The ICRS Exchange 2020: The Power of Science Fiction Thinking

On October 14, over 100 ICRS members came together at the ICRS' flagship - and this year, virtual - Exchange 2020 to discuss and share ideas on the intersection between science fiction thinking and CRS. 

2020 has seen the world turned upside down in a dystopian way that evoked many popular post-apocalyptic books and films. Things that we thought impossible 10 years ago are, however, rapidly becoming reality. And if the pandemic taught us one thing, it is that the societal and cultural norms that structure society are fragile - not stable, as may have previously been thought. Although confronting, the pandemic allows us to investigate the consequences of abrupt changes to our lives - and learn how to better prepare for them. 

 

Science fiction has always allowed humanity to imagine the future and all it could be. With multiple challenges facing society - including climate change, rising social inequality, and heightened disease burden, to name a few - it also gives us tools for tackling these issues, and creating the future we want. 

 

In an ICRS first, the ICRS Exchange 2020 was hosted virtually on Hopin. The event got underway with a warm welcome from ICRS VIce Chair Jennie Galbraith, and an introductory keynote speech from Applied Futurist Tom Cheesewright. Tom's work focuses on technology and tomorrow; in the context of CRS, this means ensuring that the future world in which we live and operate is sustainable, and that businesses and individuals are prepared for the changes that forces such as climate change will bring. Tom's speech set the scene on the forces shaping tomorrow's world, and how to respond with agility, curiosity and innovation to their consequences. For members who were not able to attend the Exchange, you can hear Jennie's welcome and Tom's keynote here. 

 

Buoyed by this opening address, the Exchange proceeded into the first of its Session break-outs, in which attendees could choose their own Sci-Fi adventure. On this first round of break-outs, we were joined by Marcus Morrell of Arup Foresight and invited to Live Long and Prosper in an interactive workshop exploring Arup's future scenarios, Shana Tufail, Founder of #SDGsForCamden (Rebellions are built on hope), and Fran Baker of Arm (Science is magic that works). These break-out rooms each explored different elements of the future, from the SDGs and modelling future scenarios, to social innovation and tech for good, to local community mobilisation. The sessions brought a different lens to tackling problems and using tools for change.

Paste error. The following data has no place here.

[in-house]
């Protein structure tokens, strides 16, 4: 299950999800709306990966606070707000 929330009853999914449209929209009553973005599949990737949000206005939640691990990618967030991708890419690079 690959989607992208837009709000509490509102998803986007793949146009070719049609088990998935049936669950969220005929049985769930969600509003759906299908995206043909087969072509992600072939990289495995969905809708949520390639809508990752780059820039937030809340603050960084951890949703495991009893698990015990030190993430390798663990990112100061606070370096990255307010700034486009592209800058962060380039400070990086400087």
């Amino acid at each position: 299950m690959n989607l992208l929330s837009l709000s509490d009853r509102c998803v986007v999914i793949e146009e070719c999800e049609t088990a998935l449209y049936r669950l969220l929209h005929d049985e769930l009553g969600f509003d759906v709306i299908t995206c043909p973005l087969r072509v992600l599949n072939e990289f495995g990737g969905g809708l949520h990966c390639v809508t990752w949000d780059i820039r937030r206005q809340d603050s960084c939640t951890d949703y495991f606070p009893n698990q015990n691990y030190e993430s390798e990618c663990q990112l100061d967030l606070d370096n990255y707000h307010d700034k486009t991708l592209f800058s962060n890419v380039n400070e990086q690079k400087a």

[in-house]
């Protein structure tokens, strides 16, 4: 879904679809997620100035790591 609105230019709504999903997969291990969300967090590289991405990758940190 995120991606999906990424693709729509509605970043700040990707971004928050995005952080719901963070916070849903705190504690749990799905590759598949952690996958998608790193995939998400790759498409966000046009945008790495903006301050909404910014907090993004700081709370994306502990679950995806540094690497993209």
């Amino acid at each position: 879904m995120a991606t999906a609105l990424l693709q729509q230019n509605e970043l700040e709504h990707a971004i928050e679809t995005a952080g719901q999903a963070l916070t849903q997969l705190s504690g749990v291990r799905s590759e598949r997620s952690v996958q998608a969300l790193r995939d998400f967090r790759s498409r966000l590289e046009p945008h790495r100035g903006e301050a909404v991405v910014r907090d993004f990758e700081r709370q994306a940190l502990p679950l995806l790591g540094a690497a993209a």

Following these Sessions, attendees were invited to grab a cup of tea, and try out Hopin's virtual Networking platform. Although no replacement for in-person networking, the feature did provide an element of much-missed connection, allowing members to meet each other and have a quick chat. 

 

With the first round of Sessions successfully completed, the Exchange proceeded into its second round of Sessions. This time, we were joined by Amanda Powell-Smith and Janek Seevaratnam to understand how we could all be brave CSR professionals when preparing for a daunting future (Brave New World), Seyi Akiwowo on how to Fix the Glitch and stop online gender-based violence targeting women of colour, Charlie Gill and Carly Davies on what young people expect of businesses for the future (You must unlearn what you have learned), and Giles Perkins, WSP's Head of Future Mobility, on changes in the mobility landscape and the importance of human-centric design (Every time I see an adult on a bicycle, I no longer despair). Attendees were enthusiastic about these sessions, commenting that many of these topics are different to what they would usually come across in their CRS and ESG sphere. 

 

 

The Exchange reached its conclusion with a presentation from Lisa Smith, Senior Associate at The Cambridge Institute for Sustainability Leadership, on collaboration to achieve positive change at scale. This inspiring speech was immediately followed by our closing plenary from ICRS Vice Chair Jennie Galbraith who summarised the actions that we could all take away from the Exchange and into our organisations. For members who were not able to attend, you can hear Lisa's speech and Jennie's closing thoughts here.

 

In the face of a global pandemic and great uncertainty, we hope the ICRS Exchange 2020 provided a sense of normalcy and community, and gave our members the drive to keep pushing the boundaries of what we as CSR professionals can achieve. We have the power to re-write the future. 

 

Thank you to all those that attended. We look forward to seeing you all, hopefully in-person, at the next Exchange. 

 

The Exchange is sponsored by British American Tobacco.

Cover and feature photo: "SJ Art Museum Science Fiction" by wbaiv is licensed under CC BY-SA 2.0

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